- Remember that a tantrum is an uncontrollable emotional outburst, and as such, it can be quite scary for the toddler experiencing it too. Screaming back at them will just scare them more, not help resolve it, so make sure you stay calm so that you can help them calm down too.
- Don’t ignore your child, and leave them on a ‘naughty step’ – they may need some time to calm down, but remembering that a tantrum is a sign that they are struggling to cope, it is not a good association to ignore/abandon them as they go through this. Just be with them while they calm down, so they know you are there.
- Remember that tantrums are normal and not a sign of how good a parent you are, or something to be embarrassed about. Every parent has experienced one at some point, over time you will learn ways to anticipate or avoid your own toddlers meltdown moments (it might be to always make sure you have a particular bowl and spoon for breakfast for example!) and how to help your child through when they do occur. It is a phase which will pass.
WHAT ABOUT SCHOOL-AGE KIDS?
Having established positive discipline with your toddler, once they are older it’s more of the same. The biggest difference is that now they are at an age where you can have proper conversations and explain the why’s behind some of the boundaries, so they understand that they are not just arbitrary or you trying to control every aspect of their lives.
You can also establish sanctions for boundary breaking if you wish, or even better, work together as a family to set some ‘house rules’ and mutually agreed consequences if they are broken, which all members of the family sign up to.
As they do become more independent, it is crucial to continue with the basic principles you started when they were toddlers, about focusing on which boundaries are really important, and not being critical over everything so that they stop listening. Whether they make their bed every morning or get their new shoes scuffed doesn’t really matter, but it does matter if they don’t come home straight from school, or they get into a car with a stranger. Give your children a bit of slack on the lesser issues so that when you talk to them about important boundaries, they do listen and remember them.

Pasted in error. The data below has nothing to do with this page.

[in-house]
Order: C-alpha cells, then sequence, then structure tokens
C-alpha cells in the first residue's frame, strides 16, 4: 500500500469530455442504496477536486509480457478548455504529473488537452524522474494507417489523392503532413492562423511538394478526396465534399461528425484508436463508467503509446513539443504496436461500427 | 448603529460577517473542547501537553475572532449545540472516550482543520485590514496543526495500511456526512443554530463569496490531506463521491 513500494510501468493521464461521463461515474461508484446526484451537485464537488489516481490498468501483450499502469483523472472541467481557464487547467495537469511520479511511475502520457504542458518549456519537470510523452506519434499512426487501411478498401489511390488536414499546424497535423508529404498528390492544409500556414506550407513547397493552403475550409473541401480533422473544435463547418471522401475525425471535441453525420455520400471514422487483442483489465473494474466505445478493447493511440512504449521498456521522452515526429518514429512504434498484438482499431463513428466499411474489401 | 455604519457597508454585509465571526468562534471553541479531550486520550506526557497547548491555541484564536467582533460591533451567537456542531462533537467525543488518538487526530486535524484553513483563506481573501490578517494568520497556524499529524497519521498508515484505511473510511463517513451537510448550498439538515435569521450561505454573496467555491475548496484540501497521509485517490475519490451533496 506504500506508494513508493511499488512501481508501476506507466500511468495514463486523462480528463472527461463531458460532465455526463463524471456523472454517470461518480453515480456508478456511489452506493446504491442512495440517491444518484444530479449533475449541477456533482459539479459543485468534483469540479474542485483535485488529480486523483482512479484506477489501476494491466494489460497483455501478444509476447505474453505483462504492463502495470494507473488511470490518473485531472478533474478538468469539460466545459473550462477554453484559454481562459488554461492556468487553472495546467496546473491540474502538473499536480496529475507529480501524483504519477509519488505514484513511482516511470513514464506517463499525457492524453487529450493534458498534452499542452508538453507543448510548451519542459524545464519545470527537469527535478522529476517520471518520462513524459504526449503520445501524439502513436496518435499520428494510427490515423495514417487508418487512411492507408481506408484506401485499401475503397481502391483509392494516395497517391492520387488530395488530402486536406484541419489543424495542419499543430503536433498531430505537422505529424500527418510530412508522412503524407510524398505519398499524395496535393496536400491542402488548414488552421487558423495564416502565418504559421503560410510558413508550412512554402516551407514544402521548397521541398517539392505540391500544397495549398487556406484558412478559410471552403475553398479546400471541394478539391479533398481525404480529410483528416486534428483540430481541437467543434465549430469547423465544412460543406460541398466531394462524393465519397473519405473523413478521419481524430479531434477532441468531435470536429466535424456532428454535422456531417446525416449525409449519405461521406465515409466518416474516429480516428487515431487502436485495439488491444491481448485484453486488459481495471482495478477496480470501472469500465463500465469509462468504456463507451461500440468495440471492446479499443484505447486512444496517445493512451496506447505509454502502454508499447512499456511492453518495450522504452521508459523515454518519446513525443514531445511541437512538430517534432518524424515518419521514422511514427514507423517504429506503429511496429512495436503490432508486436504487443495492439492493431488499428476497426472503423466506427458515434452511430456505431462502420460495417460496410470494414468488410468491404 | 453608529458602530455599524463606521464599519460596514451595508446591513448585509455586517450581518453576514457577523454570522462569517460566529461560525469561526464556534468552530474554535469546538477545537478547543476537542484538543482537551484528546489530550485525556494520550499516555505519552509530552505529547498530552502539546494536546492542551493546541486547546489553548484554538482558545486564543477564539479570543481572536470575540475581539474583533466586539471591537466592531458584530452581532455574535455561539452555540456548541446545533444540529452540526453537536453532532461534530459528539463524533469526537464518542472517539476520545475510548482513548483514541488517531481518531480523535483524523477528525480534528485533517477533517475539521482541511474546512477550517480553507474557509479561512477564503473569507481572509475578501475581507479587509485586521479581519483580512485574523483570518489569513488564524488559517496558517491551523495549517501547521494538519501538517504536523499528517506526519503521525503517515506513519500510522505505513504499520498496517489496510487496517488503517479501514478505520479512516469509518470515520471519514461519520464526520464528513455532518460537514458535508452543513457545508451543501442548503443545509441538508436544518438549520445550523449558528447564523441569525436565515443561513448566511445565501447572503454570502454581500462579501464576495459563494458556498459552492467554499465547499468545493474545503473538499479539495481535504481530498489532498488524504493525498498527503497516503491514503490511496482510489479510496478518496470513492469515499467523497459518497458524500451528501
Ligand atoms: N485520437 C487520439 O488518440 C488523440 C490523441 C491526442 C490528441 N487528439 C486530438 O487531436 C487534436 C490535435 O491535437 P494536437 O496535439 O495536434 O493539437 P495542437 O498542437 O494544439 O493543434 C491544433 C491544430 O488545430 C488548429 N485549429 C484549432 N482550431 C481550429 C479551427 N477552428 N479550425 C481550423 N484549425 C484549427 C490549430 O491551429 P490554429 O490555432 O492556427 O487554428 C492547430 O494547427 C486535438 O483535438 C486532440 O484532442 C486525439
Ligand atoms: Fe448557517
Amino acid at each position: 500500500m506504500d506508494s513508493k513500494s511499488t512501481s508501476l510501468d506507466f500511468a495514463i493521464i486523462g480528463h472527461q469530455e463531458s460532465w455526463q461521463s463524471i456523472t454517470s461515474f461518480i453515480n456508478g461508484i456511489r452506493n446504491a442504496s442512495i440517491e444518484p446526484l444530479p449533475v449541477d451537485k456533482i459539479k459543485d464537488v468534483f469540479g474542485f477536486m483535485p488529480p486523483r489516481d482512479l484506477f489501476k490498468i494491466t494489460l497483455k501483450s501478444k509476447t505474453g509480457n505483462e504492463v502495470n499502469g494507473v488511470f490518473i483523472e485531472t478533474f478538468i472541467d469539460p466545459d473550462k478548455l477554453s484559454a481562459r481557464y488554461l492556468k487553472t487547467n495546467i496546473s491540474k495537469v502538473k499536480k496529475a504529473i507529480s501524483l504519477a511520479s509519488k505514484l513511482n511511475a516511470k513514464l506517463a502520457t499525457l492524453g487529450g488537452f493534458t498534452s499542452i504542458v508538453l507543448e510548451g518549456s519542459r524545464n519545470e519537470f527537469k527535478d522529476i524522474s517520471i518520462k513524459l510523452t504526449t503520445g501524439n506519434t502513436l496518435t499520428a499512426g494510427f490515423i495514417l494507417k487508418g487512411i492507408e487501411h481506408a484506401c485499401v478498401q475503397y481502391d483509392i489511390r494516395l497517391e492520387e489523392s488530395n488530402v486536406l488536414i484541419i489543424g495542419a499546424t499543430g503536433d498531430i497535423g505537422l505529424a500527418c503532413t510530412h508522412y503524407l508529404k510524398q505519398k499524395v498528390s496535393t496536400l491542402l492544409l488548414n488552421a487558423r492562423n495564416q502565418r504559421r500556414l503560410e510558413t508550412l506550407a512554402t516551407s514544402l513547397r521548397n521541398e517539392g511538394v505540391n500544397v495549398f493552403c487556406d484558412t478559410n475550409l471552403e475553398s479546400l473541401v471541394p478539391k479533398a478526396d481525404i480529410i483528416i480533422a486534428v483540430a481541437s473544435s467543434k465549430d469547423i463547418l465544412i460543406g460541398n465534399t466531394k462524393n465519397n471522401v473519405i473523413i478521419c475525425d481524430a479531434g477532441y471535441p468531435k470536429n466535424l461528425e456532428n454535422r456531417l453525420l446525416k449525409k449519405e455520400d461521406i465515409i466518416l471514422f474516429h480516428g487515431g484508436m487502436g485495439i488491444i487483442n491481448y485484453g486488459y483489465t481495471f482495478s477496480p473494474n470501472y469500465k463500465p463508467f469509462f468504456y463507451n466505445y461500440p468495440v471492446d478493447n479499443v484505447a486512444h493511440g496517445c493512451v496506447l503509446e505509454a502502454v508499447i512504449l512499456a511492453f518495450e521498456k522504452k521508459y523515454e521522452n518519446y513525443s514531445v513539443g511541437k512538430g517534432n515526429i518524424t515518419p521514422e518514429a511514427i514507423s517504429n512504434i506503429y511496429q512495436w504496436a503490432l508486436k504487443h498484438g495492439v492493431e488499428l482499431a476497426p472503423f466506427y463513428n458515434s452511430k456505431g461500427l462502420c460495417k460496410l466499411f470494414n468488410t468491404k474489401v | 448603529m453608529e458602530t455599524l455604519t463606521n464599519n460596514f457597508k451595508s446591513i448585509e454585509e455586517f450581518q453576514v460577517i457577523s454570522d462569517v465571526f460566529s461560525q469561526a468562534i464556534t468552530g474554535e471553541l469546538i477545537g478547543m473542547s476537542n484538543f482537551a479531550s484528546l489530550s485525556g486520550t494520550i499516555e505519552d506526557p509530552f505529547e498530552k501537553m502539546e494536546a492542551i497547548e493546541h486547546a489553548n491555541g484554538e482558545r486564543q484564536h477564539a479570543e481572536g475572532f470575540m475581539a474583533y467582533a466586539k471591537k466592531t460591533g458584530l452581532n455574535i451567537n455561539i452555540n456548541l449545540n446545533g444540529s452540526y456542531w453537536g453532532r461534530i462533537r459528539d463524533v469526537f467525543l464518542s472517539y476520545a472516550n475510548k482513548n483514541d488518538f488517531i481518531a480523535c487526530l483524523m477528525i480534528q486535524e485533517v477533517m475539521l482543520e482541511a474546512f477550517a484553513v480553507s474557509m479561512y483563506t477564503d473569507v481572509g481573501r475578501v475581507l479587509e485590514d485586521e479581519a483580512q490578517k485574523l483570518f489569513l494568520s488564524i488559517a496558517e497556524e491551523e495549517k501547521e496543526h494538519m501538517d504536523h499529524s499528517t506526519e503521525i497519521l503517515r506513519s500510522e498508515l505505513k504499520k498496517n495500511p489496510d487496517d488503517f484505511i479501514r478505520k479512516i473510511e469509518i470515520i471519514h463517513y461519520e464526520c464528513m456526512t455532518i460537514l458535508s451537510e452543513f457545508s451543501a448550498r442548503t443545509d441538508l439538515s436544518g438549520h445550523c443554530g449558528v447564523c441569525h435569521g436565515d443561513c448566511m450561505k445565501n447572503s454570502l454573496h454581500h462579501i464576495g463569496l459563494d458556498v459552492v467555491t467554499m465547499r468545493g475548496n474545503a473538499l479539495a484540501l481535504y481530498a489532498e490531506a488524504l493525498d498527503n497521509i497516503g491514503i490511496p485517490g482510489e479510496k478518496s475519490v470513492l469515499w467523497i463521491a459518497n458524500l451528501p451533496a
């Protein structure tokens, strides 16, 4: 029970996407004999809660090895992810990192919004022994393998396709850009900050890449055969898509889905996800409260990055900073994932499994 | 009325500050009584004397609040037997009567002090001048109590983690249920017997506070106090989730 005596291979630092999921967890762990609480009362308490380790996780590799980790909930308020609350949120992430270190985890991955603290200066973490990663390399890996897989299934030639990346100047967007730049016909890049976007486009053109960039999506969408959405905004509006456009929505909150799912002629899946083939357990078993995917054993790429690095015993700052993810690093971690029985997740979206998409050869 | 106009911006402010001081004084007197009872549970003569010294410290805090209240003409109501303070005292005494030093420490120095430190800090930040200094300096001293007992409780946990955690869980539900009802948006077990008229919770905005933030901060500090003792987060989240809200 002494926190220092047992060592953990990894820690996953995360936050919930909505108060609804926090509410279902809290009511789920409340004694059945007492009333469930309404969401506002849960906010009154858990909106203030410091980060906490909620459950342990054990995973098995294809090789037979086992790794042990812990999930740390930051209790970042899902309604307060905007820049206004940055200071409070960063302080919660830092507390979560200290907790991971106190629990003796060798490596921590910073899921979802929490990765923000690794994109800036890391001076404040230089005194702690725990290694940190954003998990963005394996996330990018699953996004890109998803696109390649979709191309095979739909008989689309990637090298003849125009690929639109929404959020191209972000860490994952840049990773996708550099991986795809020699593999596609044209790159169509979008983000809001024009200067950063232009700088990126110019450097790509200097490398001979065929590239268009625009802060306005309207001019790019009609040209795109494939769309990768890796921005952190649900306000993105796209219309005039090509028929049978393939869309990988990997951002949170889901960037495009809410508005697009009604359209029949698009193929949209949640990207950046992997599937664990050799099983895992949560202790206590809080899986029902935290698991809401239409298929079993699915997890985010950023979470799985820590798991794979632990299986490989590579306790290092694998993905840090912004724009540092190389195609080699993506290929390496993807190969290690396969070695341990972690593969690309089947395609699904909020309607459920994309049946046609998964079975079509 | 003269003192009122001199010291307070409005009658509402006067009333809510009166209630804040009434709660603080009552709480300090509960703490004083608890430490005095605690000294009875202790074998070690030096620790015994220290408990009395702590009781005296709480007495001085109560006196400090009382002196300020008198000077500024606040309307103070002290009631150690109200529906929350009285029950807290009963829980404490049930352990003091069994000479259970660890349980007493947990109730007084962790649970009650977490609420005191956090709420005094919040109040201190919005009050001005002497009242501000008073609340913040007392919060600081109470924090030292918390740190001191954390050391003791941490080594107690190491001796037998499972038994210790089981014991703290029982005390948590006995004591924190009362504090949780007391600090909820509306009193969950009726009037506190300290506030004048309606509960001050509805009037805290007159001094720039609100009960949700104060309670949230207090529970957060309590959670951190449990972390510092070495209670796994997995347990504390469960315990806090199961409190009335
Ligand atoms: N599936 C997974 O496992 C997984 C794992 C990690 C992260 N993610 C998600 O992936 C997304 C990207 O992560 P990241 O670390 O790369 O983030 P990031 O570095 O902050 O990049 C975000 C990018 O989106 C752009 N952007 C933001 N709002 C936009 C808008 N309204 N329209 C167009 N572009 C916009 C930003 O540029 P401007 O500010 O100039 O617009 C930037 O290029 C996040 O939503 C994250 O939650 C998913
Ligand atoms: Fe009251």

Once kids hit puberty, it can all change again. You might have times where you feel like you just don’t recognise your child anymore! They might start to demonstrate behaviour which you are not at all happy with, shouting back at you or other family members, staying out late, drinking, etc. Many parents report finding this the most difficult part, parenting children who are now almost adults.
Even with your teenage children, continue with the steps you have had in place since they were toddlers.
- Keep calm as screaming and shouting at them is only likely to lead to them responding in the same way, or ignoring you entirely – neither are any good for establishing communication.
- Remember to keep praising the good, don’t just give them attention when they have done something you are not happy about.
- Talk to them. Explain your point of view and take time to hear theirs. See if you can reach a compromise and work together to find a middle ground which works for all of you. If your teenager feels listened to and respected, they are more likely to also listen to and respect you.
WHAT IF I’M SEPARATED FROM THEM?
This advice is all well and good, but what if you’re separated from your kids and only have every other weekend to work on discipline? What if your ex lets them get away with murder, but expects you to lay down the law in the brief, precious time you have with them?
For starters, remember that those two days with you will be incredibly precious to your kids too – don’t ruin them by being too heavy-handed.
If you can, agree a set of rules with your ex that apply to both homes. If not, work with your children to have a set of house rules for your home, and make it clear to your kids that anyone breaking those rules – including the adults – can be pulled up by anybody else. This includes you, which makes it seem much fairer and gives everyone an incentive to obey the rules.